Case No. 19-mc-80215-WHO (TSH)
ORDER RE: MOTION TO VACATE 28 U.S.C. § 1782 APPLICATION AND QUASH OR LIMIT SUBPOENAS PURSUANT TO § 1782
Re: Dkt. No. 17
On September 6, 2019, Applicant Illumina Cambridge, Ltd. ("IC") filed an ex parte application pursuant to 28 U.S.C. § 1782 for an order granting leave to obtain discovery from Respondents in connection with four separate patent infringement proceedings pending in four foreign jurisdictions. ECF No. 1. The Court granted the application on November 7, 2019. ECF No. 16. On December 2, 2019, Respondents moved to vacate the § 1782 application and quash or limit the subpoenas issued pursuant to the Court's order. ECF No. 17. IC filed an Opposition (ECF No. 30) and Respondents filed a Reply (ECF No. 35). IC filed a Surreply with leave from the Court. ECF No. 39. For the reasons set forth below, the Court DENIES Respondents' motion to quash, but limits the subpoena served on BGI Americas.
IC is a United Kingdom subsidiary of California-based Illumina Inc. ("Illumina"). Mem. of Law in Supp. of Ex Parte Appl. ("Appl.") 1, ECF No. 2. Illumina is a developer, manufacturer, and marketer of DNA sequencing devices. Id. Its proprietary DNA sequencing technology involves the use of modified nucleotides with an azidomethyl blocking group and a detection buffer containing ascorbic acid. Id.
IC owns the following relevant patents:
1. European Patent No. EP 1 530 578 B1 (the "'578 Patent"), Danish Patent DK/EP 3 002 289 T3 (the "'289 Patent"), which is the Danish designation of a divisional of the '578 Patent, and Turkish Patent No. TR 2018 04580 (the "'4580 Patent"), which is the Turkish validation of the '289 Patent, all of which are titled "Modified nucleotides for polynucleotide sequencing." These patents cover modified nucleotides with an azidomethyl blocking group, which are used in a method of DNA sequencing known as "sequencing-by-synthesis" or "SBS." Mem. of Law in Supp. of Ex Parte Appl. 1 ("Appl."), ECF No. 2.Id. Respondents are affiliates of BGI Group ("BGI"), a Chinese biotech conglomerate. Appl. 2; Mot. to Vacate ("Mot.") 2-3, ECF No. 17. CGI is a developer of DNA sequencing instruments, chemistry, and software. Mot. 2. It was acquired by BGI in 2013 and performs sequencing-related R&D as part of BGI. Id. The technologies developed by CGI have been developed and commercialized outside the United States by MGI Tech Co., Ltd ("MGI Tech"), another BGI affiliate. Id. BGI Americas is an indirect subsidiary of BGI Genomics, which are both part of the services arm of BGI. Id. BGI Americas offers a variety of biotechnology services to customers in North and South America, including genomic sequencing, proteomics, mass spectrometry, and bioinformatics services. Id. MGI Americas, also an affiliate of BGI, is responsible for sales and marketing of systems and reagent kits in North and South America. Id.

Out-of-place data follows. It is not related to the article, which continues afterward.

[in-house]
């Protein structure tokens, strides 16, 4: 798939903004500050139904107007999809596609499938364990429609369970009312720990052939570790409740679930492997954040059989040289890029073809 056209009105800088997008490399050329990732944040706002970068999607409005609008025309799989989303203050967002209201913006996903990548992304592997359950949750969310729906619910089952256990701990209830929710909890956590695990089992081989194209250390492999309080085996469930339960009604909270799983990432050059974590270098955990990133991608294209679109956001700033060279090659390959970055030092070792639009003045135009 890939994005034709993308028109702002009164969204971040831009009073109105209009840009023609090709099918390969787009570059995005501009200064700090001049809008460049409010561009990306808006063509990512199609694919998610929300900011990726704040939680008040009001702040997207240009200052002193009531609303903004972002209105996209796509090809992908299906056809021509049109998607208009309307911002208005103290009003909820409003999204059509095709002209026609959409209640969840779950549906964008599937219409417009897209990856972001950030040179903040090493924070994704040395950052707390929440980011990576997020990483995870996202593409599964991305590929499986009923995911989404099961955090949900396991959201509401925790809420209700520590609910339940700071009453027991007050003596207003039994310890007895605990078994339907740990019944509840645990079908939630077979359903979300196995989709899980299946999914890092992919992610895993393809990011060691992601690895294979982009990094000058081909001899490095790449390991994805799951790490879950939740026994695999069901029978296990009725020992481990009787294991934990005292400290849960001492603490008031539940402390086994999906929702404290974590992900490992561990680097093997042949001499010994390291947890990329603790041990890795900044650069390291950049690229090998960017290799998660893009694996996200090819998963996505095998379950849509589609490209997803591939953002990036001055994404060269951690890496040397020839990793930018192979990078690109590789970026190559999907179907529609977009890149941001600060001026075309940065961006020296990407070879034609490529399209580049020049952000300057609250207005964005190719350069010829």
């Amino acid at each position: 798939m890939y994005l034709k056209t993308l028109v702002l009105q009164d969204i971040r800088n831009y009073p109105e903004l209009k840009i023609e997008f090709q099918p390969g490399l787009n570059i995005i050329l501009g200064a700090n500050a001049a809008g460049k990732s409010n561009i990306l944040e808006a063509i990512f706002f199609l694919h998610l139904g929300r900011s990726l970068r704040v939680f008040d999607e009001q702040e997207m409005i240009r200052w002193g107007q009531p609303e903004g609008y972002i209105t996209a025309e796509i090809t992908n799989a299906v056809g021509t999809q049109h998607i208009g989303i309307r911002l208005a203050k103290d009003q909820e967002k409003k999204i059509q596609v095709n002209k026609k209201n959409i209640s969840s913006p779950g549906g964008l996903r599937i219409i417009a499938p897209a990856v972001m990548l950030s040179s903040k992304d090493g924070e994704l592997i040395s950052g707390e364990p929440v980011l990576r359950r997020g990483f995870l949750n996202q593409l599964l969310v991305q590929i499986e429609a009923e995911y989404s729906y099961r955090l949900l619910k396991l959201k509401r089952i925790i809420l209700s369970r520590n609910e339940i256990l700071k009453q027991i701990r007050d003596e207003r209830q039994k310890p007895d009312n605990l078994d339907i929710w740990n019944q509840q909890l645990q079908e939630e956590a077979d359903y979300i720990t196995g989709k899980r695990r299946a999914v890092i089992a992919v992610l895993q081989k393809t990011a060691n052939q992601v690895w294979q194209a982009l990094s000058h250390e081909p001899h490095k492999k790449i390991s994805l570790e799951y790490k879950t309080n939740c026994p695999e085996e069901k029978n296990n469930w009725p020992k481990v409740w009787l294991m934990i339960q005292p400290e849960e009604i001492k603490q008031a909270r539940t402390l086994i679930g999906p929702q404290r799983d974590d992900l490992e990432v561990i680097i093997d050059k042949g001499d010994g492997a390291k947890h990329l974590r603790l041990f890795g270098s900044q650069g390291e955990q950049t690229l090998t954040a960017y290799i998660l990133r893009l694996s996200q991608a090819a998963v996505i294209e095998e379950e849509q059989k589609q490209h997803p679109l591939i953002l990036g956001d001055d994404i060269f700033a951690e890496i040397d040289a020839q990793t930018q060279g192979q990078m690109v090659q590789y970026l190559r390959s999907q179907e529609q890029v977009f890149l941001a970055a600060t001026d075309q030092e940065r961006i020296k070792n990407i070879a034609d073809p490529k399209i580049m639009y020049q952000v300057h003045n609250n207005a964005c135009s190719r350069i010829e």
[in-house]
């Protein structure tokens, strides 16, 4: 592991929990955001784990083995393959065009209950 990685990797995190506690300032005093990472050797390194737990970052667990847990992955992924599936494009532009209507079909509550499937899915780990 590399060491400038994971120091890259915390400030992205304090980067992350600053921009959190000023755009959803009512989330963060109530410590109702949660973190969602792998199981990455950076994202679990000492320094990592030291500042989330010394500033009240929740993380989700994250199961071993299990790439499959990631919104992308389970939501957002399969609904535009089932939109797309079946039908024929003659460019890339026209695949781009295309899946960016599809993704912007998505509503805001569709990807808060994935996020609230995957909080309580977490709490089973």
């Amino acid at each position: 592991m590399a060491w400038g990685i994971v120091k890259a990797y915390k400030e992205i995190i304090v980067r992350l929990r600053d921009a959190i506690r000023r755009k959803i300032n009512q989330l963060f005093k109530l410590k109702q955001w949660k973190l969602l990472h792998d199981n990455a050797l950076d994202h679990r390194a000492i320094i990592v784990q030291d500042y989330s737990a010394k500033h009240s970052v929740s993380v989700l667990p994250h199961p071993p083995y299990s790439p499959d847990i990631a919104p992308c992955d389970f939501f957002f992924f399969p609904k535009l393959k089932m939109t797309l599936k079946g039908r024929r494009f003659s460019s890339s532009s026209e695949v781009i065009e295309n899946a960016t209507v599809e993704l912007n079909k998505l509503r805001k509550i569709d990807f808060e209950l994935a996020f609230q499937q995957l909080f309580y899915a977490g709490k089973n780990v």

2. European Patent No. EP 1 828 412 B2 (the "'412 Patent"), which is titled "Improved method of nucleotide detection." This patent covers the use of a detection buffer containing ascorbic acid that may be used in SBS.
IC has brought several actions outside the United States, against other affiliates of BGI, asserting infringement of its various patents:
1. An action asserting infringement of the '578 Patent in the Regional Court of Düsseldorf, Germany against Latvia MGI Tech SIA ("Latvia MGI");
2. An action asserting infringement of the '578 and '412 Patents in the Federal Patent Court of Switzerland against Latvia MGI;
3. An action asserting infringement of the '4580 Patent in the Istanbul Civil Court for Intellectual and Industrial Rights against Genoks Teknoloji Saglik Bilisim Turizm Hiz. Endustriyel Makine Elektrik Elektronik Ithalat Ihracat San. Tic. Ltd. Sti. ("Genoks"); and
4. An action asserting infringement of the '289 Patent in the Maritime
and Commercial Court of Denmark against BGI Europe A/S.Appl. 2. Latvia MGI, the defendant in the German and Swiss Actions, is a subsidiary of MGI Tech. Id. at 2-3. Genoks, the defendant in the Turkish Action, is a distributor for BGI in Turkey. Id. at 3. BGI Europe, located in Denmark and the defendant in the Danish Action, serves as BGI's European headquarters. Id. BGI Europe provides laboratory services in the area of DNA sequencing primarily under the BGI brand. Id.
IC and Respondents also have between them two patent infringement suits in United States district courts:
1. Illumina, Inc., et al. v. BGI Genomics Co., LTD., No. 3:19-CV-03770-WHO in this District
2. Complete Genomics, Inc. v. Illumina, Inc., No. 1:19-CV-00970-MN in the United States District Court for the District of Delaware
IC sought leave to serve subpoenas on Respondents to obtain documents and testimony for use in the foreign patent infringement actions. Respondents did not oppose IC's Application and the Court granted IC leave to serve its subpoenas. After being served with the subpoenas, Respondents moved to quash or limit them.
III. LEGAL STANDARD
A. Discovery Pursuant to 28 U.S.C. § 1782
Section 1782 provides, in pertinent part:
The district court of the district in which a person resides or is found may order him to give his testimony or statement or to produce a document or other thing for use in a proceeding in a foreign or international tribunal . . . . The order may be made . . . upon the application of any interested person and may direct that the testimony or statement be given, or the document or other thing be produced . . . .28 U.S.C. § 1782(a). That language "has been distilled to permit district courts to authorize discovery where three general requirements are satisfied: (1) the person from whom the discovery is sought 'resides or is found' in the district of the district court where the application is made; (2) the discovery is 'for use in a proceeding in a foreign or international tribunal'; and (3) the application is made by a foreign or international tribunal or 'any interested person.'" Khrapunov v. Prosyankin, 931 F.3d 922, 925 (9th Cir. 2019) (quoting § 1782(a)).